Also, while shaving always shaves in the direction of hair growth as shaving in the opposite direction can increase the risk of ingrown hair and also do not provide a smooth finish. Gentle exfoliation before removing the hair makes the process less painful and long-lasting. Regular hair removal keeps the area soft and smooth and reduces the chances of skin irritation.

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Bottom line: Melasma is a delicate skin condition that often leads to flare-ups throughout a person’s lifetime. But following these simple tips can help you to improve your condition along with improving your appearance, enhancing your self-esteem, and promoting better skincare. However, if your condition fails to improve, it is wise to consult a dermatologist for a better outcome.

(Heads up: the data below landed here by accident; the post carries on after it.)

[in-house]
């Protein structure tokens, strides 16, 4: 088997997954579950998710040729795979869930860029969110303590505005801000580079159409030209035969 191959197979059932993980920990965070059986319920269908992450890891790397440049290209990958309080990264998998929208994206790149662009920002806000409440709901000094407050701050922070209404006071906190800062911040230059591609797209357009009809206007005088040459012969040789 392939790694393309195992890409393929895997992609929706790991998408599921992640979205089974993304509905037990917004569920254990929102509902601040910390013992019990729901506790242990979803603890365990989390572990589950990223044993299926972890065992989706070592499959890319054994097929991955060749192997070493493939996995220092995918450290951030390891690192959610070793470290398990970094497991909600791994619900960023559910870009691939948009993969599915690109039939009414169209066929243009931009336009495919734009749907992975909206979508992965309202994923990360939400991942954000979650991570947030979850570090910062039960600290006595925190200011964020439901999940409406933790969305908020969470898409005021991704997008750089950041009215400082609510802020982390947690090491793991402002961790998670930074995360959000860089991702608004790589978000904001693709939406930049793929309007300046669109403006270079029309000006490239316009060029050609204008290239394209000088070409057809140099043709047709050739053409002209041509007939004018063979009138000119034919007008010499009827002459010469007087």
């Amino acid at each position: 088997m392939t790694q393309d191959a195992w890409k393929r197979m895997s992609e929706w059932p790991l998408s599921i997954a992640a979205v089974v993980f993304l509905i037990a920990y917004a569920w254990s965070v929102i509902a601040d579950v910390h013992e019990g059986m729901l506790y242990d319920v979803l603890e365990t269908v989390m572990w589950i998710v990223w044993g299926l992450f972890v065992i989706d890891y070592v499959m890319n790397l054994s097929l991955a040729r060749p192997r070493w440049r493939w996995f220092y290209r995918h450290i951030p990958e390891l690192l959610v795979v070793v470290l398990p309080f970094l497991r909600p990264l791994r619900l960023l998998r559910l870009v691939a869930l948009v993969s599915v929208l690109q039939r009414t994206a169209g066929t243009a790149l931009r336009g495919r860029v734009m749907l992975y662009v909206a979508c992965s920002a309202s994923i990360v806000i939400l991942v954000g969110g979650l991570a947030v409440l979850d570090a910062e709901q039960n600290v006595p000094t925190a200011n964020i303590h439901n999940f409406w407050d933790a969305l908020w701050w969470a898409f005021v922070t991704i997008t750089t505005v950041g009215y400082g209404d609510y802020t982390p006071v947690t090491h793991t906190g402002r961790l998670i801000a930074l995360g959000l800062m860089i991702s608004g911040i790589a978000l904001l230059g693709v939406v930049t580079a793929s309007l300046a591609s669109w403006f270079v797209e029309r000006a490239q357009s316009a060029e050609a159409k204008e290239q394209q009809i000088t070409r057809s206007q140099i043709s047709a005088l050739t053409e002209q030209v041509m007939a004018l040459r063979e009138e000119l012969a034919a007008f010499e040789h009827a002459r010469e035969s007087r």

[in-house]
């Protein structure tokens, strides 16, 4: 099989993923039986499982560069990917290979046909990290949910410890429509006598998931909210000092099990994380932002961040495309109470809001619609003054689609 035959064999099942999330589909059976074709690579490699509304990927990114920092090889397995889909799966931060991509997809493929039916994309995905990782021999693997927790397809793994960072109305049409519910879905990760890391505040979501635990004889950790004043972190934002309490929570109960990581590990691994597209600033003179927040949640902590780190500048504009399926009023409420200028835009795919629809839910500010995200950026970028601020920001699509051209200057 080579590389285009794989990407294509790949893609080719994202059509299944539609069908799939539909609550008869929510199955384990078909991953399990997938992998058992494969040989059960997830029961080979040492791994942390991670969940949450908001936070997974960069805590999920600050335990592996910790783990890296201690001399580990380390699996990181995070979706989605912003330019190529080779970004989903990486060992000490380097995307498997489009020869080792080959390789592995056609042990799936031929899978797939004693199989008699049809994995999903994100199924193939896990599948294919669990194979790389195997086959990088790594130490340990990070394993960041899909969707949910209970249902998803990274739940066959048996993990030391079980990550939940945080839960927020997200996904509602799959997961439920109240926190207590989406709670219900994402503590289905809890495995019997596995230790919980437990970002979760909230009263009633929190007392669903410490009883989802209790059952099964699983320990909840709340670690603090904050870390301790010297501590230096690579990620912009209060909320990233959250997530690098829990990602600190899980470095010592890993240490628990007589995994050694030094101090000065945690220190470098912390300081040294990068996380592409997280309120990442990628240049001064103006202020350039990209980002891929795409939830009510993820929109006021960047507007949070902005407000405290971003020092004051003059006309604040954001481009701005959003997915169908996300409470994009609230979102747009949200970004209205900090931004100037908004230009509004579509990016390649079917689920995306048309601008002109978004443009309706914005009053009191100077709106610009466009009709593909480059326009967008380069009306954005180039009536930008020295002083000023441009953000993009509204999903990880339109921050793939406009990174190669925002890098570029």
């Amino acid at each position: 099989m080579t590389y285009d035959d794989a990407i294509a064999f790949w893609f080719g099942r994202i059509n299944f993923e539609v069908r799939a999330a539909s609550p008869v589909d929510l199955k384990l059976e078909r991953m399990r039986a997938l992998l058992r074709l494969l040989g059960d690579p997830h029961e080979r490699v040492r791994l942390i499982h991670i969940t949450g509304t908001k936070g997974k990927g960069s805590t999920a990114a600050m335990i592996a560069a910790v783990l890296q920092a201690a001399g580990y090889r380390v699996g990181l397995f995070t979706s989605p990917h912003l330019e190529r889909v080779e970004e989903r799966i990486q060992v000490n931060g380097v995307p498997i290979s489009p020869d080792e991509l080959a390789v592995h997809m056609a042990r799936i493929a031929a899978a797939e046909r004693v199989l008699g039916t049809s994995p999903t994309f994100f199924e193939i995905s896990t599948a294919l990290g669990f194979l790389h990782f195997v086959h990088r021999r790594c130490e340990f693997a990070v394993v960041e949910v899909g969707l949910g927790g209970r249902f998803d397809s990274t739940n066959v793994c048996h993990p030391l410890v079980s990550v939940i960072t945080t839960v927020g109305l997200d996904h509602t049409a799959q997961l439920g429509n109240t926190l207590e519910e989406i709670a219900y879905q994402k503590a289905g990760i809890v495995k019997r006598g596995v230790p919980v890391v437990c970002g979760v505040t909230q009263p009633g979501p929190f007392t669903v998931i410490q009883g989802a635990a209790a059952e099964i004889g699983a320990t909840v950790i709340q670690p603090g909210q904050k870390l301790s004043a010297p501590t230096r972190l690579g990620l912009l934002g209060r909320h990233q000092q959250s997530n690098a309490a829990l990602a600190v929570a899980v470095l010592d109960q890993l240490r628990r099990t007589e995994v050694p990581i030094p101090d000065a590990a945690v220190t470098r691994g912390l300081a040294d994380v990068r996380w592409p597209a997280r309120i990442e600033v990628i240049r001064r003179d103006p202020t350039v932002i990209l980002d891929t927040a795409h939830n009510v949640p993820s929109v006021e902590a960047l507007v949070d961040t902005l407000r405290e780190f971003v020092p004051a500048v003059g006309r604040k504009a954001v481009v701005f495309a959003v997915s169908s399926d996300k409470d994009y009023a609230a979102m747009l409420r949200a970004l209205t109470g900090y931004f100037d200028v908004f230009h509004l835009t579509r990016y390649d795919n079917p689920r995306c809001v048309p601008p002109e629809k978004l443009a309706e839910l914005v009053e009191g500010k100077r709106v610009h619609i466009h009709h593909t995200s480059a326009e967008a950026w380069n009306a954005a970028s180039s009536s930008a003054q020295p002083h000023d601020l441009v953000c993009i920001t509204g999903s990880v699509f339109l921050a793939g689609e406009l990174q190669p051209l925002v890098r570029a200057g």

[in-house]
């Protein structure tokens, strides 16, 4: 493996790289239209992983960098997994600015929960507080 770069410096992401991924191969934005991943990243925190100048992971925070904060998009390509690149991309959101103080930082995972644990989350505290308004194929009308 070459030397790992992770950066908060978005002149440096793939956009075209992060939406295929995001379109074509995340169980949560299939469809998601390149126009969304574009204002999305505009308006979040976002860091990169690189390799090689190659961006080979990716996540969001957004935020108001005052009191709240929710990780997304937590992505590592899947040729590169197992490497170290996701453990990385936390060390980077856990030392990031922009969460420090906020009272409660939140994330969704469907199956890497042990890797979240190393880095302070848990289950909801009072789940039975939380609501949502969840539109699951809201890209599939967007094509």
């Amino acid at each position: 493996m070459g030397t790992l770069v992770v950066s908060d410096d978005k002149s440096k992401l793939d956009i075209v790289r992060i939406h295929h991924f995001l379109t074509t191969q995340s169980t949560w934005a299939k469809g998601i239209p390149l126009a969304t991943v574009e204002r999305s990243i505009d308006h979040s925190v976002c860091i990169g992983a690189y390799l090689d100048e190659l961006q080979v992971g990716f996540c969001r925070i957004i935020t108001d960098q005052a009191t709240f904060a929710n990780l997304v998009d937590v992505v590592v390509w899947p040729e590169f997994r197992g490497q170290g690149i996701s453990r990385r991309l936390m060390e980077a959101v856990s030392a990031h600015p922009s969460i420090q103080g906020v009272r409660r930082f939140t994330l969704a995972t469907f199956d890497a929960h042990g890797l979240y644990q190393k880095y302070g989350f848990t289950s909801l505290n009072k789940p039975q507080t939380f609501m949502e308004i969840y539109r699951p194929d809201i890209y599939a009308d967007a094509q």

Disclaimer: The information produced in this article in the form of text, tips, suggestions, and products, comprise general advice for consumers. This is a sponsored article and 1mg does not promote or endorse any products or services.


1. Melasma: Tips For Managing. American Academy of Dermatology Association (AAD)

2. Nouveau S, Agrawal D, Kohli M, Bernerd F, Misra N, Nayak CS. Skin Hyperpigmentation in Indian Population: Insights and Best Practice. Indian J Dermatol. 2016;61(5):487-495.

3. Unmasking the causes and treatments of melasma. Harvard Women’s Health Watch. Harvard Health Publishing.

4. Handel AC, Miot LD, Miot HA. Melasma: a clinical and epidemiological review. An Bras Dermatol. 2014;89(5):771-782.